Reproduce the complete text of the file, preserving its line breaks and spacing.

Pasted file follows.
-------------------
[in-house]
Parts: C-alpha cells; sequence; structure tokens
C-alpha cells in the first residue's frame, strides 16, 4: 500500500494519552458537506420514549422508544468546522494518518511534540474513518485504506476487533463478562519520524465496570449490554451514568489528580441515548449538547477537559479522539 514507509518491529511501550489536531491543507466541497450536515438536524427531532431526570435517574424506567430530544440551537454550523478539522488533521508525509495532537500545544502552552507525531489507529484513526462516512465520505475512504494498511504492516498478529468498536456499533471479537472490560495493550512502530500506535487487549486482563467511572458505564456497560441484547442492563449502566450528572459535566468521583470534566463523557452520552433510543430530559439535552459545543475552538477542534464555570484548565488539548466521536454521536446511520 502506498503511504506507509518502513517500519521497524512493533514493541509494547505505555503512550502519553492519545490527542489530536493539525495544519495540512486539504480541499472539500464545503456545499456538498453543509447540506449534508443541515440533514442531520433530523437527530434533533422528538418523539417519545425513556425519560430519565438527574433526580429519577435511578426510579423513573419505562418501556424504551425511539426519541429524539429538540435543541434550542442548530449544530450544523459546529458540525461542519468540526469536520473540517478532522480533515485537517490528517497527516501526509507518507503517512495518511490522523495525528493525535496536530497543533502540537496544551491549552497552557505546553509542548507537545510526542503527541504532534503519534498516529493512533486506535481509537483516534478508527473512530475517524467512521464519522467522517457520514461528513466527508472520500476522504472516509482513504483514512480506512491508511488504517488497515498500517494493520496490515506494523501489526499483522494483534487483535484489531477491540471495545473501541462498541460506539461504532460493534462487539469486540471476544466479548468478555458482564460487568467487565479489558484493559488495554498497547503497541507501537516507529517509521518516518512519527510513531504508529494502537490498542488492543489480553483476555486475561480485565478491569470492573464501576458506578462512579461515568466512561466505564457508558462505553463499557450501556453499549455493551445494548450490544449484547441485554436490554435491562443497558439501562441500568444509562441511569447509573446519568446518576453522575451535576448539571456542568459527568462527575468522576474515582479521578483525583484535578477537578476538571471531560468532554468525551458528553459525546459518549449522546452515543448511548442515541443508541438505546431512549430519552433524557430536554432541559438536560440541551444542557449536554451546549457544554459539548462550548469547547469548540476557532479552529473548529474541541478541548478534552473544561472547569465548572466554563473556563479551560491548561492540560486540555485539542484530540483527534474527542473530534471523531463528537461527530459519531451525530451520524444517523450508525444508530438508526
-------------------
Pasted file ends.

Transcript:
[in-house]
Parts: C-alpha cells; sequence; structure tokens
C-alpha cells in the first residue's frame, strides 16, 4: 500500500494519552458537506420514549422508544468546522494518518511534540474513518485504506476487533463478562519520524465496570449490554451514568489528580441515548449538547477537559479522539 514507509518491529511501550489536531491543507466541497450536515438536524427531532431526570435517574424506567430530544440551537454550523478539522488533521508525509495532537500545544502552552507525531489507529484513526462516512465520505475512504494498511504492516498478529468498536456499533471479537472490560495493550512502530500506535487487549486482563467511572458505564456497560441484547442492563449502566450528572459535566468521583470534566463523557452520552433510543430530559439535552459545543475552538477542534464555570484548565488539548466521536454521536446511520 502506498503511504506507509518502513517500519521497524512493533514493541509494547505505555503512550502519553492519545490527542489530536493539525495544519495540512486539504480541499472539500464545503456545499456538498453543509447540506449534508443541515440533514442531520433530523437527530434533533422528538418523539417519545425513556425519560430519565438527574433526580429519577435511578426510579423513573419505562418501556424504551425511539426519541429524539429538540435543541434550542442548530449544530450544523459546529458540525461542519468540526469536520473540517478532522480533515485537517490528517497527516501526509507518507503517512495518511490522523495525528493525535496536530497543533502540537496544551491549552497552557505546553509542548507537545510526542503527541504532534503519534498516529493512533486506535481509537483516534478508527473512530475517524467512521464519522467522517457520514461528513466527508472520500476522504472516509482513504483514512480506512491508511488504517488497515498500517494493520496490515506494523501489526499483522494483534487483535484489531477491540471495545473501541462498541460506539461504532460493534462487539469486540471476544466479548468478555458482564460487568467487565479489558484493559488495554498497547503497541507501537516507529517509521518516518512519527510513531504508529494502537490498542488492543489480553483476555486475561480485565478491569470492573464501576458506578462512579461515568466512561466505564457508558462505553463499557450501556453499549455493551445494548450490544449484547441485554436490554435491562443497558439501562441500568444509562441511569447509573446519568446518576453522575451535576448539571456542568459527568462527575468522576474515582479521578483525583484535578477537578476538571471531560468532554468525551458528553459525546459518549449522546452515543448511548442515541443508541438505546431512549430519552433524557430536554432541559438536560440541551444542557449536554451546549457544554459539548462550548469547547469548540476557532479552529473548529474541541478541548478534552473544561472547569465548572466554563473556563479551560491548561492540560486540555485539542484530540483527534474527542473530534471523531463528537461527530459519531451525530451520524444517523450508525444508530438508526